Leave No Trace – Litter on Korean Mountains

Surrounding myself by nature is a wonderful luxury that I try to make part of my life as much as I can. Living smack in the middle of a city, it is not always easy to feel totally engulfed by the beauty of the natural world. Don’t get me wrong, Busan has great hiking and of course beaches, but often reminders of being in a city are there – noise pollution, light pollution, and straight up litter. Recently though, I was able to get out of Busan for a little trip up north over the Chuseok holiday to visit Seoraksan National Park.

Years back when I made my first trip to Seoraksan, a fellow American expat taught me about the idea of Leave No Trace, it’s as simple as it sounds, take with you whatever you brought up when you go, leaving no trace of your visit. This means clean up after yourself, that simple rule we learn in kindergarten. Don’t leave any wrappers, single use utensils, or even fruit peels (as they are more than likely tarnished with pesticides and are probably not native of the land so therefore might cause disruption to the ecosystem.) This is a rule that I strictly follow whenever I get up into the mountains (or parks, beach, etc.)

Admittedly though, I am not an avid hiker. When given the choice I much prefer to stay near sea level as opposed to climbing up a big ‘ol mountain, but once I have been dragged along on a hike I always love that I’ve done it. It feels rewarding and the views are fantastic.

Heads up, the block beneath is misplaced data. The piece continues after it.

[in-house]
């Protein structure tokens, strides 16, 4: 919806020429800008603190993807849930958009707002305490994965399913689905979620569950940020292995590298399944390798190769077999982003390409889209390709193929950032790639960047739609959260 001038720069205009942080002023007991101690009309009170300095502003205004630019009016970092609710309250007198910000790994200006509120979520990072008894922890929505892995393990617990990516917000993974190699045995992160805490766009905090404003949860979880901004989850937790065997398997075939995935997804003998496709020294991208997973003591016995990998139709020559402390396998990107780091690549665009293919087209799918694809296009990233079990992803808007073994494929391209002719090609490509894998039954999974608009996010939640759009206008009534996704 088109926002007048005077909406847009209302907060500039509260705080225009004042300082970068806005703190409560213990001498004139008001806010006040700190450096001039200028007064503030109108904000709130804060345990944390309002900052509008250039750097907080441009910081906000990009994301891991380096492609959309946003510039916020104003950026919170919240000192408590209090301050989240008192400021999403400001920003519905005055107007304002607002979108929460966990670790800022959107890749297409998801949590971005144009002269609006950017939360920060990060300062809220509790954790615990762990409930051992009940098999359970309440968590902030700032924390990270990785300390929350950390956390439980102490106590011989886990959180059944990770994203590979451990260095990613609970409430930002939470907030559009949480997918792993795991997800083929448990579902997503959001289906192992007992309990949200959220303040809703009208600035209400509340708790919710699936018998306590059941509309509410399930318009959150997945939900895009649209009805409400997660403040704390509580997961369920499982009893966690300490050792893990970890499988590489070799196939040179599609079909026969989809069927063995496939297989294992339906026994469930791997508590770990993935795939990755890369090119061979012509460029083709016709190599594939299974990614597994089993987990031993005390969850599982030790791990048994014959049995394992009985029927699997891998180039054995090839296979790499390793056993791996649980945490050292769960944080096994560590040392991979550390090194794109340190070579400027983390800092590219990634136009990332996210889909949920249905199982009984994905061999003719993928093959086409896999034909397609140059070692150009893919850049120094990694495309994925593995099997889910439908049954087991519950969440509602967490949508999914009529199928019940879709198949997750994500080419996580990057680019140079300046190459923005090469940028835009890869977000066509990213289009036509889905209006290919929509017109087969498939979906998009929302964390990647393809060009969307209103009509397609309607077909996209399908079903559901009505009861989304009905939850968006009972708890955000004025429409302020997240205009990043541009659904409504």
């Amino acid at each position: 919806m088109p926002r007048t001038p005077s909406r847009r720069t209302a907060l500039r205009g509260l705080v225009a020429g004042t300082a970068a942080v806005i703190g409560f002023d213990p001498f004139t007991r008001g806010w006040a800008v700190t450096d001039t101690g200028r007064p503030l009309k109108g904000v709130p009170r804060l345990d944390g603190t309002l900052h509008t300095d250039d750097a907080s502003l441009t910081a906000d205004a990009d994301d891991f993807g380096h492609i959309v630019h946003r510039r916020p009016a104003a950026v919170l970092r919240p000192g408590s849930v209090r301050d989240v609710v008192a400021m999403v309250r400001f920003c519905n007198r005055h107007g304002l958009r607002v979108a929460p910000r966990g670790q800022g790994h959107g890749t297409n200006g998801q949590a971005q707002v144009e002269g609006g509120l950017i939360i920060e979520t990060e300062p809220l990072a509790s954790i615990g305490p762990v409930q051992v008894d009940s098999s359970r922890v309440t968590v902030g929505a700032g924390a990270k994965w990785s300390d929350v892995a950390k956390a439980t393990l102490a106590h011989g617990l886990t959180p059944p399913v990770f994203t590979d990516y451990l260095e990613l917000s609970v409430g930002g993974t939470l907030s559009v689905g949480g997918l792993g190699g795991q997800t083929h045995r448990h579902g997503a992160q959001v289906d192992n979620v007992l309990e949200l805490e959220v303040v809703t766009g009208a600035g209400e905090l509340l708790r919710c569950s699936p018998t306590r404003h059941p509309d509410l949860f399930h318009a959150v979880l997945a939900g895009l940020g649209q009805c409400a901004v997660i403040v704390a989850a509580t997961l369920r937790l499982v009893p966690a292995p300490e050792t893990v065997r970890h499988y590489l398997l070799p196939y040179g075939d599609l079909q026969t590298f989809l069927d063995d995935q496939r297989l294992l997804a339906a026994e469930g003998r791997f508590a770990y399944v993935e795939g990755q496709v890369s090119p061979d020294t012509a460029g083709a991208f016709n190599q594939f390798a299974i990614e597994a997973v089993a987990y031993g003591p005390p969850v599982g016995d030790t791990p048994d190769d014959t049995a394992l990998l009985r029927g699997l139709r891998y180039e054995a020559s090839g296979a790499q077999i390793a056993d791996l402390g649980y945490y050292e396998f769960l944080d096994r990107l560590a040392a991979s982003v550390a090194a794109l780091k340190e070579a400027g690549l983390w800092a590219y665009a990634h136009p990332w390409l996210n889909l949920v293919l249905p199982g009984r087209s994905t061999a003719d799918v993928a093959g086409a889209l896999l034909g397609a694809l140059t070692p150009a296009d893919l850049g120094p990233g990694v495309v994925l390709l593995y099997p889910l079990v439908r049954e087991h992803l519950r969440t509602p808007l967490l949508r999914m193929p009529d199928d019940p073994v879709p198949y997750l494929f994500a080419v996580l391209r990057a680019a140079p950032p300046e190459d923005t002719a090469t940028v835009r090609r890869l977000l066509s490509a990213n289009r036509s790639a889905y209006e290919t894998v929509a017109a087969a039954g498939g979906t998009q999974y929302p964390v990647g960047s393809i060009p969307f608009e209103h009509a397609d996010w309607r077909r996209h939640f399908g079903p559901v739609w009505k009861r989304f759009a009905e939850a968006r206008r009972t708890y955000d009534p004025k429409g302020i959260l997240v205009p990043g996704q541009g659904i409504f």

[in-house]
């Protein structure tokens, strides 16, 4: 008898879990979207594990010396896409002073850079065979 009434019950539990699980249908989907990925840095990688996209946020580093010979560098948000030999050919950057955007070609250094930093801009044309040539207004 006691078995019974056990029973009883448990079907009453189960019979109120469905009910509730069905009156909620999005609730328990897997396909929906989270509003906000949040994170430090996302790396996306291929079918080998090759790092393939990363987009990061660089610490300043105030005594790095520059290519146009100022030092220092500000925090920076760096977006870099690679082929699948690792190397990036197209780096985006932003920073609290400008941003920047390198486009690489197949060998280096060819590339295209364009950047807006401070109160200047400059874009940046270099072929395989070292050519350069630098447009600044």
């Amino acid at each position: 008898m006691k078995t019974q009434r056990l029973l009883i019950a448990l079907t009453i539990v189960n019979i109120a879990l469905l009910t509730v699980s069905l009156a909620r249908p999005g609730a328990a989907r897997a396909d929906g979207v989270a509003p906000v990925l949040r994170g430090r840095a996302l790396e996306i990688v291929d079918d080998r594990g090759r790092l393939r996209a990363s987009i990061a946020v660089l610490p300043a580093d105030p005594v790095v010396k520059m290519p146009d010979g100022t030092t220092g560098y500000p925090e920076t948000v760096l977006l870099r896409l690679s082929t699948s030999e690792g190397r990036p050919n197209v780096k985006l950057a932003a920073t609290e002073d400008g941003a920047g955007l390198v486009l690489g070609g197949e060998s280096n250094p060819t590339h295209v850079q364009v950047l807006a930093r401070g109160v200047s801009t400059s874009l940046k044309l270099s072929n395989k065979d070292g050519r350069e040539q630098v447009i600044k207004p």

Seoraksan

Unfortunately, not all of the views are beautiful. On my most recent hike I couldn’t help but be upset by all of the litter left behind by fellow hikers. Feeling affected, I collected as much of the litter as I could and stuff it in the side mesh pocket of my backpack, by the time I finished the hike the trash was spilling over the sides.

Water bottles were a common sight

Water bottles were a common sight

When I returned to my hotel I emptied it all out and arranged it to have a closer look. It seems that most of the trash was individually wrapped candies. (Candy wrappers are also one of the most frequently littered items on my local beach.) If only the sweet-toothed, nature “lovers” loved nature enough to leave no trace. Other items I took notice of were bits of gear that had apparently fallen off mid-hike, a reminder to buy quality when you shop so that you don’t have the problem of your backpack or footwear falling apart during use, and if it does, please take it with you and dispose of it properly.

It is so important to Leave No Trace; I can’t imagine how long all of this might have stayed on the gorgeous Seoraksan floor. Sure, there are probably teams that go up and clean, but wouldn’t it be nice if everybody took their own responsibility and left places as beautiful as they found them, with no traces?

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